Session management for Waku X3DH #

Abstract #

This document specifies how to manage sessions based on an X3DH key exchange. This includes how to establish new sessions, how to re-establish them, how to maintain them, and how to close them.

53/WAKU2-X3DH specifies the Waku X3DH protocol for end-to-end encryption. Once two peers complete an X3DH handshake, they SHOULD establish an X3DH session.

Session Establishment #

A node identifies a peer by their installation-id which MAY be interpreted as a device identifier.

Discovery of pre-key bundles #

The node’s pre-key bundle MUST be broadcast on a content topic derived from the node’s public key, so that the first message may be PFS-encrypted. Each peer MUST publish their pre-key bundle periodically to this topic, otherwise they risk not being able to perform key-exchanges with other peers. Each peer MAY publish to this topic when their metadata changes, so that the other peer can update their local record.

If peer A wants to send a message to peer B, it MUST derive the topic from peer B’s public key, which has been shared out of band. Partitioned topics have been used to balance privacy and efficiency of broadcasting pre-key bundles.

The number of partitions that MUST be used is 5000.

The topic MUST be derived as follows:

var partitionsNum *big.Int = big.NewInt(5000)
var partition *big.Int = big.NewInt(0).Mod(peerBPublicKey, partitionsNum)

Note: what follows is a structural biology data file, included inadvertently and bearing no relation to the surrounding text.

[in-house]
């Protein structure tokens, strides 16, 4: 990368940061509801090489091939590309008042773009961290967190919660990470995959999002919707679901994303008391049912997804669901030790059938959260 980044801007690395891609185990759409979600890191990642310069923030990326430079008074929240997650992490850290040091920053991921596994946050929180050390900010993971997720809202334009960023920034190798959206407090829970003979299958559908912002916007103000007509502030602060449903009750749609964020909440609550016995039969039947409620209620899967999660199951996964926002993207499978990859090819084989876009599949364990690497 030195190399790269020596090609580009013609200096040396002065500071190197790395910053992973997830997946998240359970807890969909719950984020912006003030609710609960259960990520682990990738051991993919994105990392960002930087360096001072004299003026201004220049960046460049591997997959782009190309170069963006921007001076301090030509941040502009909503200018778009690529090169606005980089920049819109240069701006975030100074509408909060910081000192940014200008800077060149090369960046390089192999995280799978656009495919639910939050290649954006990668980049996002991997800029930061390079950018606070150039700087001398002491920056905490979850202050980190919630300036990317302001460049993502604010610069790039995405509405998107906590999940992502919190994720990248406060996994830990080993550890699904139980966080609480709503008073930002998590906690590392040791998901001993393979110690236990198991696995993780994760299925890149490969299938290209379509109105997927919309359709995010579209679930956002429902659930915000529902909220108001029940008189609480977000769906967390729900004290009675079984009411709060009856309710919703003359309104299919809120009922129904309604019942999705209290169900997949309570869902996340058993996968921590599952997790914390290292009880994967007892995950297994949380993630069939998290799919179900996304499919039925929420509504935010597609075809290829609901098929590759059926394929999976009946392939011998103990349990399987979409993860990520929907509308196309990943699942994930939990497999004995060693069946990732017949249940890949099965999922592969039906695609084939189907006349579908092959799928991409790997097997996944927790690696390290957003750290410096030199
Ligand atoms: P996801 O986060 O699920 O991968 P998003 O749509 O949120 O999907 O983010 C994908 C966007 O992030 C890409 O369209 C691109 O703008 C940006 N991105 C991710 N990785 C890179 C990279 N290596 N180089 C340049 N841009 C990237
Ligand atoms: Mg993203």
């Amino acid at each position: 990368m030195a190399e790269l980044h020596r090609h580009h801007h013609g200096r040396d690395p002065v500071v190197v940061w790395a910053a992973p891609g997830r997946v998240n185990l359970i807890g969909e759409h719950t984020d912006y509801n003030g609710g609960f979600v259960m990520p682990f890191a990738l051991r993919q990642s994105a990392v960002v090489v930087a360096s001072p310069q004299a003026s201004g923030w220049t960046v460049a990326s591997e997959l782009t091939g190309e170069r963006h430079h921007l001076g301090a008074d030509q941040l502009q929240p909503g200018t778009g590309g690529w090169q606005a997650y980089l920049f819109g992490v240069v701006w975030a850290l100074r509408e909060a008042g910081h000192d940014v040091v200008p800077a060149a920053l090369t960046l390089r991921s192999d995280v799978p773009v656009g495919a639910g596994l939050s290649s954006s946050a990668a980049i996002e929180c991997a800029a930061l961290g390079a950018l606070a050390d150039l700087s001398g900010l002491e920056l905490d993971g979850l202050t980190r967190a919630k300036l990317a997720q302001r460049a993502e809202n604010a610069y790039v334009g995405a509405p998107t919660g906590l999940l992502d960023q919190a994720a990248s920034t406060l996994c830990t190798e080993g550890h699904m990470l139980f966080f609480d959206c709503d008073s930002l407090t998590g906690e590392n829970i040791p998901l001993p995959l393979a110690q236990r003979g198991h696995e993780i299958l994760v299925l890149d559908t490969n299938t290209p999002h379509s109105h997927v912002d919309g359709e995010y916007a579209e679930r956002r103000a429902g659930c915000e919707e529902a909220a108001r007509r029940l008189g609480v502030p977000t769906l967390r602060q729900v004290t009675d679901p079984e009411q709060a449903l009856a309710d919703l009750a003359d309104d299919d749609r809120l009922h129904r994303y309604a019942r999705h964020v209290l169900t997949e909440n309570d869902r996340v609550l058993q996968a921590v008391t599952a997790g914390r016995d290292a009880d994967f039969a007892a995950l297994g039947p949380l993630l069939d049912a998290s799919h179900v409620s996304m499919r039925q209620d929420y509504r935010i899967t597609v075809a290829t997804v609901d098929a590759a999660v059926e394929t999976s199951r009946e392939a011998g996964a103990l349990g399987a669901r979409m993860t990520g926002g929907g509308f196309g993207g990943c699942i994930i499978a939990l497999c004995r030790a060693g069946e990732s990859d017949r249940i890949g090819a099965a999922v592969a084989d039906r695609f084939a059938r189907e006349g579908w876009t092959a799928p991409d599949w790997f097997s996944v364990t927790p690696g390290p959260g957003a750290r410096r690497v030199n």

partitionTopic := "contact-discovery-" + strconv.FormatInt(partition.Int64(), 10)

var hash []byte = keccak256(partitionTopic)
var topicLen int = 4

if len(hash) < topicLen {
    topicLen = len(hash)

var contactCodeTopic [4]byte
for i = 0; i < topicLen; i++ {
    contactCodeTopic[i] = hash[i]

Initialization #

A node initializes a new session once a successful X3DH exchange has taken place. Subsequent messages will use the established session until re-keying is necessary.

Negotiated topic to be used for the session #

After the peers have performed the initial key exchange, they MUST derive a topic from their shared secret to send messages on. To obtain this value, take the first four bytes of the keccak256 hash of the shared secret encoded in hexadecimal format.

sharedKey, err := ecies.ImportECDSA(myPrivateKey).GenerateShared(

hexEncodedKey := hex.EncodeToString(sharedKey)

var hash []byte = keccak256(hexEncodedKey)
var topicLen int = 4

if len(hash) < topicLen {
    topicLen = len(hash)

var topic [4]byte
for i = 0; i < topicLen; i++ {
    topic[i] = hash[i]

To summarize, following is the process for peer B to establish a session with peer A:

  1. Listen to peer B’s Contact Code Topic to retrieve their bundle information, including a list of active devices
  2. Peer A sends their pre-key bundle on peer B’s partitioned topic
  3. Peer A and peer B perform the key-exchange using the shared pre-key bundles
  4. The negotiated topic is derived from the shared secret
  5. Peers A & B exchange messages on the negotiated topic

Concurrent sessions #

If a node creates two sessions concurrently between two peers, the one with the symmetric key first in byte order SHOULD be used, this marks that the other has expired.